In many ways, the Fontainebleau Hotel (currently the site of NADA Miami Beach 2015) is a work of art in its own right. Designed by the architect Morris Lapidus and opened in 1954, the hotel initially drew the ire of architectural commentators for its then-shocking use of light and space. As with many masterpieces of 20th-century art, however, history proved early detractors wrong; the building is now recognized as one of the seminal pieces of Miami Modernism, the regional dialect of the better-known International Style. Along the way, its iconic façade has been featured in a variety of films like Goldfinger and Scarface, cementing its place in the art of cinema as well.
Inside the hotel, a wholly different type of artistry is on view. Far from harkening back to the glory days of 1950s Miami, Fontainebleau Art Program curator Jackie Soffer (left) and her team have stocked the hotel’s collection with works from a smattering of world-class contemporary artists including Damien Hirst, John Baldessari, Tracey Emin, and many more. While Soffer notes that all works in the hotel are “museum quality,” two site-specific installations stick out from the rest: Ai Weiwei’s massive chandeliers and works from James Turrell’s “Tall Glass” series, both commissioned specifically for the Fontainebleau. To find out more about these stunning showpieces and the collection they reside in, Artspace’s Dylan Kerr spoke to Soffer about her curatorial vision and why the Fontainebleau doesn’t do “hotel art.”
What are the highlights of the Fontainebleau’s collection?
Notable works in our collection include pieces by Ai Weiwei, James Turrell, John Baldessari, Alex Katz, Tracey Emin, Doug Aitken, Maarten Baas, Michael-Craig Martin, and Enoc Perez, among others.
Beyond the architecture, the first things many visitors to the Fontainebleau will notice are the Ai Weiwei chandeliers. How did these pieces come about?
Ai created these chandeliers specifically for the domes in the Chateau Lobby to act as contemporary updates of Morris Lapidus’s original designs—they embrace the historic past of the Fontainebleau while simultaneously looking toward the future. They’ve since become iconic examples of his sculptural practice. By dramatically increasing the scale of a normal chandelier, Ai makes a common object an unfamiliar and awe-inspiring one. Paradoxically, the sheer size of the complete pieces also emphasizes the thousands upon thousands of individual components required to create them.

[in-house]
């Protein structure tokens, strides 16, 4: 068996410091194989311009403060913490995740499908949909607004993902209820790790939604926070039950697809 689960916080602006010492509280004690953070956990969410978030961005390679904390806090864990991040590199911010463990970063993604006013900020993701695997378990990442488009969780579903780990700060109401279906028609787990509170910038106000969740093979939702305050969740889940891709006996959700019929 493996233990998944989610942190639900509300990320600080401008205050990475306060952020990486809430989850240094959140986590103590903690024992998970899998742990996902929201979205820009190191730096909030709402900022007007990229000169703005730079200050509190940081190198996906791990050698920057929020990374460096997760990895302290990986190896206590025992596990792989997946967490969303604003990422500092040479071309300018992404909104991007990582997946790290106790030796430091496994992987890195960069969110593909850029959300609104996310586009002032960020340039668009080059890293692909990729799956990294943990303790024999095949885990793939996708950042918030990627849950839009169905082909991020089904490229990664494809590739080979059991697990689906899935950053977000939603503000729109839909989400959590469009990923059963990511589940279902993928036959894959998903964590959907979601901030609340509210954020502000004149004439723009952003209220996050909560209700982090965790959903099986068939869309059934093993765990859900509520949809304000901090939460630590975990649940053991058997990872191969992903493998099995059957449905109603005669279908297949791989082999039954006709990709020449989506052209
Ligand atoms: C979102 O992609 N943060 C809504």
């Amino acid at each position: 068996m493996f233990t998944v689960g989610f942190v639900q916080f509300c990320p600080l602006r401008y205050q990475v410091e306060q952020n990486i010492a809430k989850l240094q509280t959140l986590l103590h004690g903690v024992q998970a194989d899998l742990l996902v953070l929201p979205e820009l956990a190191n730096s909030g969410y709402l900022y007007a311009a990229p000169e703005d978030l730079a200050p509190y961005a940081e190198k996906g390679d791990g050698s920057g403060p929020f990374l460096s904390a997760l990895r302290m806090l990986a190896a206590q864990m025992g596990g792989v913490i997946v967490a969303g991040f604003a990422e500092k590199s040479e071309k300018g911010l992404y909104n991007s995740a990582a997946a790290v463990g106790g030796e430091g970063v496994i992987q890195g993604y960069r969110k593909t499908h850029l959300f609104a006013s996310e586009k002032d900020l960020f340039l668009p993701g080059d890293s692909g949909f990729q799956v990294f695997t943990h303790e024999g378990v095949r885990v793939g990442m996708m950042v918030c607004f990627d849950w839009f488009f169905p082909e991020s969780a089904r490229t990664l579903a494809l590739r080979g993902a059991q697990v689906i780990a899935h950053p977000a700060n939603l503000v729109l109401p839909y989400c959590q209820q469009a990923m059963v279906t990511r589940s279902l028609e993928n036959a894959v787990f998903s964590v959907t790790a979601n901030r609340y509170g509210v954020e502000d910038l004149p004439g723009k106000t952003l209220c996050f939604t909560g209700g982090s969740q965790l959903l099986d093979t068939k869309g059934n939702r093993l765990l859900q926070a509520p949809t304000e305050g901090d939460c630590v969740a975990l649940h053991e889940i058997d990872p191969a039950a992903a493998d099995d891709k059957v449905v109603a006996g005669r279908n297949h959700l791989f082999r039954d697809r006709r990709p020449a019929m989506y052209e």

What about the light installation by James Turrell? Incorporating such a specific work into a functioning hotel couldn’t have been easy.
James Turrell’s work involves explorations in light and space that speak to viewers without words—they impact the eye, the body, and the mind simultaneously. His subject is really infinity. He’s said, “I want to create an atmosphere that can be consciously plumbed with seeing, like the wordless thought that comes from looking in a fire,” and I think the power of Turrell’s work is that it allows us to see ourselves seeing. Whether he’s harnessing the light at sunset or transforming interior spaces with his light works, Turrell’s art places viewers in a realm of pure experience.
The six Turrell pieces in the Fontainebleau were specially commissioned for the lobby area. The “Tall Glass” series, his most technologically advanced group of light works, consists of specially programmed LED panels behind etched glass. Over the course of several hours, each “Tall Glass” work subtly shifts through a constantly changing cycle of color themes and patterns. The physical apparatus of the installation is completely invisible, and as a result, the viewer sees nothing but mesmerizing, meditative fields of colored light. These “Tall Glass” works at the Fontainebleau are historic in three ways: they are the first horizontal works of their kind created by Turrell; the single piece in the VIP Services Alcove is the first-ever curved “Tall Glass” work; and the remaining five pieces—one triptych and one diptych behind the main reception and concierge desks, respectively—are the first multipanel “Tall Glass” works. No other installations of Turrell’s are integrated with such drama into a commercial space.
What kinds of considerations do you take into account when making acquisitions?
We take into account safety, how the piece interacts with the environment, durability, and how the work creates a visually stimulating and thought-provoking experience for our guests.
There’s a well-known stereotype about the relative quality of “hotel art.” How does the Fontainebleau avoid these pitfalls?
All of the works in the hotel are museum-quality pieces. The collection consists of pieces by artists who have been exhibited in the leading institutions and top collections throughout the world. Maintaining this level of excellence requires a lot of travel and correspondence—we’re always visiting art fairs and galleries in addition to staying up to date with art publications and maintaining constant communication with the galleries and artists we’re interested in.
The hotel is one of the best-known in the United States—how do you ensure the collection lives up to this reputation?
We apply the same rigorous standards for our collection as we do for all aspects of the hotel— which is ensuring that we offer the very best experience for our guests.